EDELSTEIN: It depends on the guy playing Marcellus doing a take after you say, “The air bites shrewdly.” So, your listeners will have to imagine that in the beat between the two halves of the line that the other guy is looking at you with a look of perplexity on his face and then you’ll get it. Go ahead.
BOGAEV: “The air bites shrewdly.”
BOGAEV: “It is very cold.”
EDELSTEIN: Oh. Right, so that’s, right he doesn’t say “huh” and he doesn’t say, “oh,” but there you go, that’s the idea.
BOGAEV: [LAUGH] Well, I can see it.
EDELSTEIN: Very good, see that’s it, you’re now a Shakespearean actor because we are asking ourselves, “Why am I talking this way?” And it’s never good enough to simply say, “Well, because it’s a Shakespeare play, and that’s how Shakespeare writes.” In the rehearsal room we’re trying to create human reality.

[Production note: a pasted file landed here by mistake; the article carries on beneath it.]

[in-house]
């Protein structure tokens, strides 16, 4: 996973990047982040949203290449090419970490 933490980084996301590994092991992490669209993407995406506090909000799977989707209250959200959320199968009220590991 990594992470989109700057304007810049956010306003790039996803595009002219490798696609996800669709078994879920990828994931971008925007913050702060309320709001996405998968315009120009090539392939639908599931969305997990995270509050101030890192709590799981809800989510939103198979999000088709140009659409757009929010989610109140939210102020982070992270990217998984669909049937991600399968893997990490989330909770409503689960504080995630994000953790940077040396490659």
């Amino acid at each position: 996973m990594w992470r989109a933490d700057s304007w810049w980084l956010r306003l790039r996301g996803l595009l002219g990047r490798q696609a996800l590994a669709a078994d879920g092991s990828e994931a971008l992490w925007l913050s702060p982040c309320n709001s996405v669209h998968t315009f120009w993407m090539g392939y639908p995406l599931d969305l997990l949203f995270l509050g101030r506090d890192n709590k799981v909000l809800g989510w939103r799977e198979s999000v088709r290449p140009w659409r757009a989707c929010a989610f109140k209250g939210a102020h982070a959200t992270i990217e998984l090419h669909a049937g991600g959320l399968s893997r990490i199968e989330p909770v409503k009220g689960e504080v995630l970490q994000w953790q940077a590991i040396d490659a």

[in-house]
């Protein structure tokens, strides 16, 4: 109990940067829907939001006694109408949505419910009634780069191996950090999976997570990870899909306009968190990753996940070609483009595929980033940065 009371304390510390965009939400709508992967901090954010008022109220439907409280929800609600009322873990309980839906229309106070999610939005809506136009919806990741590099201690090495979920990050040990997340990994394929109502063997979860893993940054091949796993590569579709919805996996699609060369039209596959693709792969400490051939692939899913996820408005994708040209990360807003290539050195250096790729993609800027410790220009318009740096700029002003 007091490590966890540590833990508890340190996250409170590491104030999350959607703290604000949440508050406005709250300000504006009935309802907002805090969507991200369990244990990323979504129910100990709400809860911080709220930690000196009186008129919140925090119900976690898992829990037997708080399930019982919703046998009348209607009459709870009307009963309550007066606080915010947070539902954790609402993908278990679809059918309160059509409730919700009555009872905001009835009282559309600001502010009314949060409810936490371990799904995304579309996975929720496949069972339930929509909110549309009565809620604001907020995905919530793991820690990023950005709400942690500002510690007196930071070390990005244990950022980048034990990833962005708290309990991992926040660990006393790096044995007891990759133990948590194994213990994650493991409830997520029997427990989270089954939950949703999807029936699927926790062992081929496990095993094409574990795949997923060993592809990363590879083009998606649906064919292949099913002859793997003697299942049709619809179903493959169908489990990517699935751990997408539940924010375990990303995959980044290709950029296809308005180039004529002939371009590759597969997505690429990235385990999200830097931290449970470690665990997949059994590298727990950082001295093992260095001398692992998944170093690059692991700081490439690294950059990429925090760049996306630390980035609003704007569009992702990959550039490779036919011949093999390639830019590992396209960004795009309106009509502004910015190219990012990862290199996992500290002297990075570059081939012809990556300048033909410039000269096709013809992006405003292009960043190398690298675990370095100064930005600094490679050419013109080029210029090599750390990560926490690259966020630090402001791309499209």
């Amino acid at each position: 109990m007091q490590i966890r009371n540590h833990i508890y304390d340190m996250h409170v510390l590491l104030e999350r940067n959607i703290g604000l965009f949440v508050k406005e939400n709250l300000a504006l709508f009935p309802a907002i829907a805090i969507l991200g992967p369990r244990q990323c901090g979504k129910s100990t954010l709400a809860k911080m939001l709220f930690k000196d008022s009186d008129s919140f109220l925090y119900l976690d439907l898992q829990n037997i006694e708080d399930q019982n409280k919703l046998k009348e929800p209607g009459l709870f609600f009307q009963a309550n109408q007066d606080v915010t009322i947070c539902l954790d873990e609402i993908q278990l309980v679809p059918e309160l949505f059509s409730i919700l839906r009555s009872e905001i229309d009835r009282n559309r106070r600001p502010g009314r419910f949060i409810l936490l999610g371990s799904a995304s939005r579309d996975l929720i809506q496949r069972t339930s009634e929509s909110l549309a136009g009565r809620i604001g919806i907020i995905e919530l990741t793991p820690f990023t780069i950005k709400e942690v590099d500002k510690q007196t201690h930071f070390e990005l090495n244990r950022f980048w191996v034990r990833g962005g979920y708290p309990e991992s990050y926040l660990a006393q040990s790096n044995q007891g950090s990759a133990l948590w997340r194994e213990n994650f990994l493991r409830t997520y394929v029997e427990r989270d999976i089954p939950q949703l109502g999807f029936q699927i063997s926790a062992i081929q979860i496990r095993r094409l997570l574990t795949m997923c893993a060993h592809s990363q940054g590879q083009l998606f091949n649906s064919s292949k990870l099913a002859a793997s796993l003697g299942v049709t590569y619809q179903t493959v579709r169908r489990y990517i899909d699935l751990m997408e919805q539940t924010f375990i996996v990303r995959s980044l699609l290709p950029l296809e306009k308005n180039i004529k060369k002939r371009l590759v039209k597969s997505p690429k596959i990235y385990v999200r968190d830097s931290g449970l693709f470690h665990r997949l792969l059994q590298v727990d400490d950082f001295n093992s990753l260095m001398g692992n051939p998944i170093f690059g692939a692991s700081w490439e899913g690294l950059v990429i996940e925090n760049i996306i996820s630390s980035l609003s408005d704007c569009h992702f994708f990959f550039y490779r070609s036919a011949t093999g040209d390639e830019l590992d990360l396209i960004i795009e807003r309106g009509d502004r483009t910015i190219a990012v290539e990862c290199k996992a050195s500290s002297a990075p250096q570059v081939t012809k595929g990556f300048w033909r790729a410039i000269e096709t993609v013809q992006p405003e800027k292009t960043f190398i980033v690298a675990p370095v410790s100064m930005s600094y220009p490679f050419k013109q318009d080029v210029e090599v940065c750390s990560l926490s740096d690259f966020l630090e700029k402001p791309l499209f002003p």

BOGAEV: So, it is this marriage of “Why am I saying these words now?” and “How is the language built?” because this is how you organize your master class, and your teaching, and I think we just talked about heightened language. You also include in these four categories “antithesis.” Now remind us what antithesis in rhetoric is.
EDELSTEIN: Antithesis is… sure. Antithesis is the big, big, big, big thing of Shakespeare. That’s the technique that he relies on really most. And antithesis is very simply opposition.